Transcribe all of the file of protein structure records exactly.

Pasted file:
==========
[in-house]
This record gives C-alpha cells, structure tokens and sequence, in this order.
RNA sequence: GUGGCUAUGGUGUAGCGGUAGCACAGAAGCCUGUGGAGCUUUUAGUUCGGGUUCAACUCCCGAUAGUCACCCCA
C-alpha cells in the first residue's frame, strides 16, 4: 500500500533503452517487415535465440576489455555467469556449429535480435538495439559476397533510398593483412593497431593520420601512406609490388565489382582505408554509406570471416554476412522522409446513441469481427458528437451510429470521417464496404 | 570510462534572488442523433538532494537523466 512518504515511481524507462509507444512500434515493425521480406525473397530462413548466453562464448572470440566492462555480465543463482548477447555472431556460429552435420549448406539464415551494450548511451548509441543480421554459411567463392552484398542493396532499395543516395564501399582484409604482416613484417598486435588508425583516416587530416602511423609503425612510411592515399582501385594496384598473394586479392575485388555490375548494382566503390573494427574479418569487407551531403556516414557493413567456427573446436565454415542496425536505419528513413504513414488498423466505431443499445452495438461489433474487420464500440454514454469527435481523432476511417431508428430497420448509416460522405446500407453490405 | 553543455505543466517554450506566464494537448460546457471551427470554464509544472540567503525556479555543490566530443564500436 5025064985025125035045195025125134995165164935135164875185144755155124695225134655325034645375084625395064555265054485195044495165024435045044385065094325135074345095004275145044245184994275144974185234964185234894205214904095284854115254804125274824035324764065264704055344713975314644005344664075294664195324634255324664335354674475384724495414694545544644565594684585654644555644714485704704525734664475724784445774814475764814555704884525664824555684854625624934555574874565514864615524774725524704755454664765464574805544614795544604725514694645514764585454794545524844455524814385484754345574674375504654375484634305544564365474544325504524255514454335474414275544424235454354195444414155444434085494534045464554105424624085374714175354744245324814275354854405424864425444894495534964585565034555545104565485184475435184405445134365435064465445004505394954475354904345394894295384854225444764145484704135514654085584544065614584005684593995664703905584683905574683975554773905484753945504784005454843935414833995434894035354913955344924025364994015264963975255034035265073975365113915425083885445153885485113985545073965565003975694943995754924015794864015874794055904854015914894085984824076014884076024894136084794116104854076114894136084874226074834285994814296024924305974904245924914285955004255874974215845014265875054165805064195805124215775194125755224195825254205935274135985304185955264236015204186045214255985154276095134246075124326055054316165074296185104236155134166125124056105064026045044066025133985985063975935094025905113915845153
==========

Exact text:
[in-house]
This record gives C-alpha cells, structure tokens and sequence, in this order.
RNA sequence: GUGGCUAUGGUGUAGCGGUAGCACAGAAGCCUGUGGAGCUUUUAGUUCGGGUUCAACUCCCGAUAGUCACCCCA
C-alpha cells in the first residue's frame, strides 16, 4: 500500500533503452517487415535465440576489455555467469556449429535480435538495439559476397533510398593483412593497431593520420601512406609490388565489382582505408554509406570471416554476412522522409446513441469481427458528437451510429470521417464496404 | 570510462534572488442523433538532494537523466 512518504515511481524507462509507444512500434515493425521480406525473397530462413548466453562464448572470440566492462555480465543463482548477447555472431556460429552435420549448406539464415551494450548511451548509441543480421554459411567463392552484398542493396532499395543516395564501399582484409604482416613484417598486435588508425583516416587530416602511423609503425612510411592515399582501385594496384598473394586479392575485388555490375548494382566503390573494427574479418569487407551531403556516414557493413567456427573446436565454415542496425536505419528513413504513414488498423466505431443499445452495438461489433474487420464500440454514454469527435481523432476511417431508428430497420448509416460522405446500407453490405 | 553543455505543466517554450506566464494537448460546457471551427470554464509544472540567503525556479555543490566530443564500436 5025064985025125035045195025125134995165164935135164875185144755155124695225134655325034645375084625395064555265054485195044495165024435045044385065094325135074345095004275145044245184994275144974185234964185234894205214904095284854115254804125274824035324764065264704055344713975314644005344664075294664195324634255324664335354674475384724495414694545544644565594684585654644555644714485704704525734664475724784445774814475764814555704884525664824555684854625624934555574874565514864615524774725524704755454664765464574805544614795544604725514694645514764585454794545524844455524814385484754345574674375504654375484634305544564365474544325504524255514454335474414275544424235454354195444414155444434085494534045464554105424624085374714175354744245324814275354854405424864425444894495534964585565034555545104565485184475435184405445134365435064465445004505394954475354904345394894295384854225444764145484704135514654085584544065614584005684593995664703905584683905574683975554773905484753945504784005454843935414833995434894035354913955344924025364994015264963975255034035265073975365113915425083885445153885485113985545073965565003975694943995754924015794864015874794055904854015914894085984824076014884076024894136084794116104854076114894136084874226074834285994814296024924305974904245924914285955004255874974215845014265875054165805064195805124215775194125755224195825254205935274135985304185955264236015204186045214255985154276095134246075124326055054316165074296185104236155134166125124056105064026045044066025133985985063975935094025905113915845153